Page 1

ADDRESS SERVICE REQUESTED NON-PROFIT US POSTAGE

SUMMER 2010

PAID

7811 Consolidated School Rd., Edgerton, WI 53534 • www.wisbc.com

PERMIT NO. 203 EAU CLAIRE, WI

A PUBLICATION OF THE WISCONSIN SHEEP BREEDERS COOPERATIVE

VOLUME 22, NUMBER 3

INSIDE—WISCONSIN SHEEP & WOOL FESTIVAL INFORMATION

Dr. A.L. Pope 1921–2010 Professor Arthur L. “Art” Pope died peacefully at home on Monday, July 5, 2010. Art was born in Caldwell, Idaho to Stella Spalding and Leon T. Pope on January 28, 1921. Raised on a farm near Hillsdale, Michigan, he and his brother Bill shared fond memories of rural life despite growing up during the Depression. After receiving his B.S. degree in Animal Husbandry at Michigan State University, he attended the University of Wisconsin-Madison, which awarded him the M.S. degree in Animal Nutrition in 1943 and the Ph.D. degree in Animal NutritionBiochemistry in 1946. Art was a faculty member of the Department of Meat and Animal Science for 43 years, from 1946 until his retirement in 1989, serving as Chairman of the department for twelve years. Art married Vivian Tretsven in 1944 and they raised four children prior to her death in 1973. Art

then married Elizabeth Nord Zoerb, who shared his life for 37 year until his death. Together they were loving grandparents to eight grandchildren and five great-grandchildren. Art Pope was a world leader in research on trace mineral requirements for sheep and an internationally known expert in sheep production and progressive husbandry practices. His early work with cobalt deficiency in sheep in the late 1940’s was the stimulus for the U.S. feed industry to manufacture and distribute trace mineralized salt for all farm animals. He subsequently conducted pioneering work in the calcium, phosphorus, copper, molybdenum, and selenium

requirements of sheep. For his research accomplishments, he received many national awards and recognitions, including the Morrison Award, the highest award presented by the American Society of Animal Science, and the Silver Ram Award See Pope on Page 2

Taylor Looks to Festival’s Future It’s the sheep industry’s main event in the Badger State and it has become the destination for thousands of sheep producers, exhibitors, knitters, fashion designers, small businesses and the simply curious. It is the Wisconsin Sheep & Wool Festival and organizers expect over seven thousand people will pass through the gates of Jefferson Fair Park in early September. At nine years and counting, the Wisconsin Sheep Breeders Cooperative’s cautious experiment that began in 2002 is now well past survival mode and building for the future. Todd Taylor, the co-op’s president and Shepherd at the University of Wisconsin’s Arlington Sheep Unit, recently reflected on the history of the festival, its impact on the industry and where it might be heading. “It was pretty much uncharted territory for the (Wisconsin) Sheep Breeders. The members were used to an annual industry conference and opening the doors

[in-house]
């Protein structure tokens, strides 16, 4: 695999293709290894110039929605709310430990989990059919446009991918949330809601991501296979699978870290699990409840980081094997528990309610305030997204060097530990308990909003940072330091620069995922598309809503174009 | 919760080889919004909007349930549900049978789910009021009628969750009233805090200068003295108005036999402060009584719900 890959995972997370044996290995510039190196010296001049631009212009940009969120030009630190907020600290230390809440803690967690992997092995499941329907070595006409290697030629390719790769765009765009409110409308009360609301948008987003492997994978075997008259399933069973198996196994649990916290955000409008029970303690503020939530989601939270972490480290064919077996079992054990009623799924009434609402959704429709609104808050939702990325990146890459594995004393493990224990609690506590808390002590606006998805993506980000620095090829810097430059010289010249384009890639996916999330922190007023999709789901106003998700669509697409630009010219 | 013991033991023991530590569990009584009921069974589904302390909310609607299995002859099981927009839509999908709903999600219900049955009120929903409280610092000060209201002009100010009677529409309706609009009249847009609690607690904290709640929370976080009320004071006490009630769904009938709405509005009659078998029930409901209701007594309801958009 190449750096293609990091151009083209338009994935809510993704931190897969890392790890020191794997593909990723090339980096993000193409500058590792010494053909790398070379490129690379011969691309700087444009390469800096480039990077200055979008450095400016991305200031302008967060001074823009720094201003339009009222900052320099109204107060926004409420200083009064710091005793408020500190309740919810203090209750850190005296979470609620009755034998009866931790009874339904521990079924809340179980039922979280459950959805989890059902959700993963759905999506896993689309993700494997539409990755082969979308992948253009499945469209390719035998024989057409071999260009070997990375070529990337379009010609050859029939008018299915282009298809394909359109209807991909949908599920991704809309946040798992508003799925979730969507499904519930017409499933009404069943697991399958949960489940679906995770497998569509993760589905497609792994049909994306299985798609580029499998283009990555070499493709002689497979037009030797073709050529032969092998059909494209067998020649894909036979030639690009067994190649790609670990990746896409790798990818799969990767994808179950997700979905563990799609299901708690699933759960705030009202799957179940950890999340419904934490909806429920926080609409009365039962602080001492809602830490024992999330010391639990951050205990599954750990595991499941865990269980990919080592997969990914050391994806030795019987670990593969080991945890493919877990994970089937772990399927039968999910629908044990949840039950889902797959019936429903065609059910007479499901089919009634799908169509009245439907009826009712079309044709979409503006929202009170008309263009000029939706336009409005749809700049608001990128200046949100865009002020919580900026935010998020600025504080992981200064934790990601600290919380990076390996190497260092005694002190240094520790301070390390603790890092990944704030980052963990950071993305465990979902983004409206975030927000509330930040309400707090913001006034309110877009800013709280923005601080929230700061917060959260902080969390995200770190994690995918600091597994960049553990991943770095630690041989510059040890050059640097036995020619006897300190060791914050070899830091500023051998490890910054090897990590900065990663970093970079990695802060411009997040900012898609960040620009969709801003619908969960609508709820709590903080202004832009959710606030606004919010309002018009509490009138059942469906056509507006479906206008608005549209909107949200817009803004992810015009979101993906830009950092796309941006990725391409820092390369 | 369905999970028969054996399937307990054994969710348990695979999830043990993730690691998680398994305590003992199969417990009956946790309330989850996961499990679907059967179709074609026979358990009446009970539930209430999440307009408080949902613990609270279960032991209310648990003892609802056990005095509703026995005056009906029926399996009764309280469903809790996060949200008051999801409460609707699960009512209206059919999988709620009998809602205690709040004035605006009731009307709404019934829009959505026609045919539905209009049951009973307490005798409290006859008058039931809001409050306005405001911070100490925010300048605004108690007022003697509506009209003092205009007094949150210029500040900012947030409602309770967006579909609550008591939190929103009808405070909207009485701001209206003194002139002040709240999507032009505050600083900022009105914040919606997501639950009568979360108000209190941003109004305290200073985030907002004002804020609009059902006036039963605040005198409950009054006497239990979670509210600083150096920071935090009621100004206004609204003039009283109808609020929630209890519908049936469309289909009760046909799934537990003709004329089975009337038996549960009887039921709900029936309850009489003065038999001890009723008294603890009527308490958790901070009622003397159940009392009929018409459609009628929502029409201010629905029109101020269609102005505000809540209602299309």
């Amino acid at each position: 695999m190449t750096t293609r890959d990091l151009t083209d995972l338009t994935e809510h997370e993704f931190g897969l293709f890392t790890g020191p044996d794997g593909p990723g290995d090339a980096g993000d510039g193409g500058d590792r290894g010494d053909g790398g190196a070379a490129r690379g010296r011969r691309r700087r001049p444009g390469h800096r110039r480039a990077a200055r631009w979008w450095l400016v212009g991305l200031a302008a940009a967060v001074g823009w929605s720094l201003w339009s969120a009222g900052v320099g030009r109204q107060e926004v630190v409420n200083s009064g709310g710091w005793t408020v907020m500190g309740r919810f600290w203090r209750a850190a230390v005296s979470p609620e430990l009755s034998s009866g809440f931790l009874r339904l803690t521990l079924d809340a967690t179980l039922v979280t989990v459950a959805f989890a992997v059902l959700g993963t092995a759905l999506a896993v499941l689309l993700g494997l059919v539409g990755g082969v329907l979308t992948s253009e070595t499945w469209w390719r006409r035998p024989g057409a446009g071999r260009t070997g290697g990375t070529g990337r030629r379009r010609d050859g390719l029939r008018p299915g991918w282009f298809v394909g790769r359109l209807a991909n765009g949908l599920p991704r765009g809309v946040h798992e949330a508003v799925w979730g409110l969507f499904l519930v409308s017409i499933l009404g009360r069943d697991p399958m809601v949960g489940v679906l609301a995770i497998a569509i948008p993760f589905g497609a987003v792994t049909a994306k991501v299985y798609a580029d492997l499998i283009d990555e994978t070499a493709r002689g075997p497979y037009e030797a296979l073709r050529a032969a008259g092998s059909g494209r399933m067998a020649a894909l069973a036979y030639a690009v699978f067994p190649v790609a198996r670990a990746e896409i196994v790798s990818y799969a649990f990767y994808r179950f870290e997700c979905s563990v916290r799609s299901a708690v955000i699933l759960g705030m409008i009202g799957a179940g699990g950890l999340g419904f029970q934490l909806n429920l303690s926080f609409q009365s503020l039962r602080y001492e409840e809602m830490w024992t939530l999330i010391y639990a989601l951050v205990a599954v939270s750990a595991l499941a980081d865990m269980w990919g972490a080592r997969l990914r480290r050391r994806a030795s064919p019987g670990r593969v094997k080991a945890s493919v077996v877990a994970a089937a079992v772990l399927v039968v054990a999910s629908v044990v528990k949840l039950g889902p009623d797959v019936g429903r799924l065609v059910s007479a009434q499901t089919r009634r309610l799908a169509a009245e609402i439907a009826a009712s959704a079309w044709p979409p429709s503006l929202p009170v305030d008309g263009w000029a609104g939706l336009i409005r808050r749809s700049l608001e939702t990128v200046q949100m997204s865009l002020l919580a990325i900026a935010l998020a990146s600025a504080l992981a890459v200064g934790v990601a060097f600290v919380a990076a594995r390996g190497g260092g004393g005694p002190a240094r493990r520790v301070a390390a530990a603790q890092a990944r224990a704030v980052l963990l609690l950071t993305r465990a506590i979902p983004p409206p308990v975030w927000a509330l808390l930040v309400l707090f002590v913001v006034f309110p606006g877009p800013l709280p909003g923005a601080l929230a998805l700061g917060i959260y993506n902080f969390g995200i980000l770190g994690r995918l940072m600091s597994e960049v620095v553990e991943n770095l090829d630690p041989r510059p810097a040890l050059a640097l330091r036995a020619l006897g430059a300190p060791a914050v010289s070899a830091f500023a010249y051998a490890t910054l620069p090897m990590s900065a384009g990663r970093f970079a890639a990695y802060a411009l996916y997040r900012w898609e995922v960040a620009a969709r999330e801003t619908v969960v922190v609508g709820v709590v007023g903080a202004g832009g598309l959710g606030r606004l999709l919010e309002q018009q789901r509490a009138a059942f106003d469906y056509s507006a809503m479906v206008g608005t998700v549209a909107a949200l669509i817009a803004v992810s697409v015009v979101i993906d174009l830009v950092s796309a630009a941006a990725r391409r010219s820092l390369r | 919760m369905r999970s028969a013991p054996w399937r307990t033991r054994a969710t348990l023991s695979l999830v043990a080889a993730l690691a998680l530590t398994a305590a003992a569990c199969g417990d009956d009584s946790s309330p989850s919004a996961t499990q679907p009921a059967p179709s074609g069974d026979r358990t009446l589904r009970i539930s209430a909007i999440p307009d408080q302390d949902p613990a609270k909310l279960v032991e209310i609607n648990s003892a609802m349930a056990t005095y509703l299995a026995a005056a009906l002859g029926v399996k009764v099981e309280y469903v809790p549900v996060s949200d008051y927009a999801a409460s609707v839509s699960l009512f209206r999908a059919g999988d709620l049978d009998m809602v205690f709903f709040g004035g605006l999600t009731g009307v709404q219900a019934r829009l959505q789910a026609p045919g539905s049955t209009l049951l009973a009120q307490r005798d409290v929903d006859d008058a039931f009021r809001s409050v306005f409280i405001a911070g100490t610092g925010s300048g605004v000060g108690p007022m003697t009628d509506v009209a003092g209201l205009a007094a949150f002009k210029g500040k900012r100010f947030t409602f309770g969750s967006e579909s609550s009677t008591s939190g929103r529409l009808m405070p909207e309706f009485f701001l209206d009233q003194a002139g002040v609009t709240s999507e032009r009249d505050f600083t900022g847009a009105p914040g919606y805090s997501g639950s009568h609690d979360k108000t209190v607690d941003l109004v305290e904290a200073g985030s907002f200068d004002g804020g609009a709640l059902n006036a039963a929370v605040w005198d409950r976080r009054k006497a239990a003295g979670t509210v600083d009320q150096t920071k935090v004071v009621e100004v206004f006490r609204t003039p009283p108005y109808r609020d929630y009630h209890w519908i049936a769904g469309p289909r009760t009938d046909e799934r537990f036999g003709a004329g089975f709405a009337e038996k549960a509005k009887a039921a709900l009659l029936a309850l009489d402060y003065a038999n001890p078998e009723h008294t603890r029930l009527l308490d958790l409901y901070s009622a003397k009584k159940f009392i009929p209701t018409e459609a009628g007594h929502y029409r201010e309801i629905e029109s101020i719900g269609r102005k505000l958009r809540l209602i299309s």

Todd Taylor, President of the Wisconsin Sheep Breeders Co-op and Shepherd at the UW-Madison Arlington Sheep Unit, is optimistic about the future of the Wisconsin Sheep & Wool Festival as it enters its ninth year and looking for record attendance when the event opens September 10 in Jefferson.

to the general public was a big change that took some getting used to.” Taylor admits that the biggest change for many sheep producers was the realization that the fiber side of the industry would quickly become a major partner in the future of the event. “It’s what has really built attendance, but even more important, people coming to Jefferson now see a cross-section of the industry. I think that’s key to the future of the festival.” Even more critical in Taylor’s eyes is building industry leadership for the long haul. “We have to keep the door open for the next generation,” he maintains, and points to the second year of grant funding from Wisconsin Farm Services Agency as instrumental in growing the Youth Sweepstakes as part of the festival and underwriting premiums for the program. “That generous support has been critical,” Taylor admits, noting See Taylor on Page 3